Unless otherwise specified, new Clusters on Astro are created with a set of default AWS resources that our team has deemed appropriate for most use cases.
Read the following document for a reference of our default resources as well as supported Cluster configurations, including AWS Region and Node Instance Type.
Default Cluster Values
|Resource||Description||Quantity / Default Size|
|EKS Cluster||An EKS cluster is required to run the Astro Data Plane, which hosts the resources and data required to execute Airflow tasks.||1x|
|EC2 Instances||EC2 instances (nodes) power the system and Airflow components (Webserver, Scheduler, Workers). EC2 instances auto-scale for additional Airflow Deployments.||2x m5.xlarge|
|RDS for PostgreSQL Instance||The RDS instance is the primary database of the Astro Data Plane. It hosts a metadata database for each Airflow Deployment hosted on the EKS cluster.||1x db.r5.large|
|Elastic IPs||Elastic IPs are required for connectivity with the Control Plane, and other public services.||2x|
|Subnets||Subnets are provisioned in 2 different Availability Zones (AZs) for redundancy, with 1 public and 1 private subnet per AZ. Public subnets are required for the NAT and Internet gateways, while private subnets are required for EC2 nodes.||2x /26 (public) and 1x /20 + 1x /21 (private)|
|Internet Gateway||Required for connectivity with the Control Plane and other public services.||1x|
|NAT Gateways||NAT Gateways translate outbound traffic from private subnets to public subnets.||2x|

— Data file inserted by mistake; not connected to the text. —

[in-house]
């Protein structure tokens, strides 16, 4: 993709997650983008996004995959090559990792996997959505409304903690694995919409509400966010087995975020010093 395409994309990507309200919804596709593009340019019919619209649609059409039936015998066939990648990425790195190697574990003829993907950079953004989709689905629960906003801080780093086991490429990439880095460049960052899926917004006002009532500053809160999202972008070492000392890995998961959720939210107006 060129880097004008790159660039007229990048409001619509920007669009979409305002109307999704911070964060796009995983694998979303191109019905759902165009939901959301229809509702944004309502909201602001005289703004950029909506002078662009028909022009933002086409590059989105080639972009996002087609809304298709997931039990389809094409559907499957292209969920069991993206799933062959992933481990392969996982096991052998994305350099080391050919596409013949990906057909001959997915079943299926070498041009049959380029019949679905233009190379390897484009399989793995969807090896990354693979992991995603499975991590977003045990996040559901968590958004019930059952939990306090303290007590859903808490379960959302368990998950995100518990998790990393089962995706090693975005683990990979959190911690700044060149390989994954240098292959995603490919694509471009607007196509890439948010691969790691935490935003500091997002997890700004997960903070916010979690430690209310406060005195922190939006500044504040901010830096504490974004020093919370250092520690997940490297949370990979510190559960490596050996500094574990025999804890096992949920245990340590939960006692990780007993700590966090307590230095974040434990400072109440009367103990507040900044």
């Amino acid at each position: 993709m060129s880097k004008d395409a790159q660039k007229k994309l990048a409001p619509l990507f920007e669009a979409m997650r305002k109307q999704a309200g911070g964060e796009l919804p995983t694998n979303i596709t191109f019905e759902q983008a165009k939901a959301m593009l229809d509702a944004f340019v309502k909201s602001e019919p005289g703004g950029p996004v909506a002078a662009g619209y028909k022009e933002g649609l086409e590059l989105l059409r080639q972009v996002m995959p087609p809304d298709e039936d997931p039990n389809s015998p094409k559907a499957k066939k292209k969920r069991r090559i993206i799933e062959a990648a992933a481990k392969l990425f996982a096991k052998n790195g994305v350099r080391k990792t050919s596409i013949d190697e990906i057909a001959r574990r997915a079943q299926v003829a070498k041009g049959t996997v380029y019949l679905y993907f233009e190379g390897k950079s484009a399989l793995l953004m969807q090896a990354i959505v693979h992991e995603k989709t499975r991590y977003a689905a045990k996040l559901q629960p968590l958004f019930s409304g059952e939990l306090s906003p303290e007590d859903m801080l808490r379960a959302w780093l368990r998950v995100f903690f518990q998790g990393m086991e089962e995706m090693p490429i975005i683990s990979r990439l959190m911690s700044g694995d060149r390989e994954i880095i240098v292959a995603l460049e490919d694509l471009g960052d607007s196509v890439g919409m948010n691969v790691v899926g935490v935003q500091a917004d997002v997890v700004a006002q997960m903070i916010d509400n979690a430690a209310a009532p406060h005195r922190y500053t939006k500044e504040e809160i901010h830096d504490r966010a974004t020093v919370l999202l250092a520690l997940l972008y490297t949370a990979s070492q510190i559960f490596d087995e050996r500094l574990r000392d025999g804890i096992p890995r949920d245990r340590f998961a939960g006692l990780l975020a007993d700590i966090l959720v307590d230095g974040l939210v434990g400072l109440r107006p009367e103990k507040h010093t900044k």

|Routes||Routes are necessary to direct network traffic from the subnets and gateways.||2x|
|Route Tables||Home for the routes.||2x|
|VPC||Virtual network for launching and hosting AWS resources.||1x /19|
|S3||S3 bucket for storage of Airflow task logs.||1x|
|Max Node Count||The maximum number of EC2 nodes that your Astro Cluster can support at any given time. Once this limit is reached, your Cluster cannot auto-scale and worker pods may fail to schedule.||20|
Supported Cluster Configurations
Depending on the needs of your team, you may be interested in modifying certain configurations of a new or existing Cluster on Astro. This section provides a reference for which configuration options are supported during the install process.
Astro supports the following AWS regions:
af-south-1- Africa (Cape Town)
ap-east-1- Asia Pacific (Hong Kong)
ap-northeast-1- Asia Pacific (Tokyo)
ap-northeast-2- Asia Pacific (Seoul)
ap-northeast-3- Asia Pacific (Osaka)
ap-southeast-1- Asia Pacific (Singapore)
ap-southeast-2- Asia Pacific (Sydney)
ap-south-1- Asia Pacific (Mumbai)
ca-central-1- Canada (Central)
me-south-1- Middle East (Bahrain)
sa-east-1- South America (São Paulo)
us-east-1- US East (N. Virginia)
us-east-2- US East (Ohio)
us-west-1- US West (N. California)
us-west-2- US West (Oregon)
Modifying the region of an existing Cluster on Astro is not supported. If you're interested in an AWS region that is not on this list, reach out to Astronomer Support.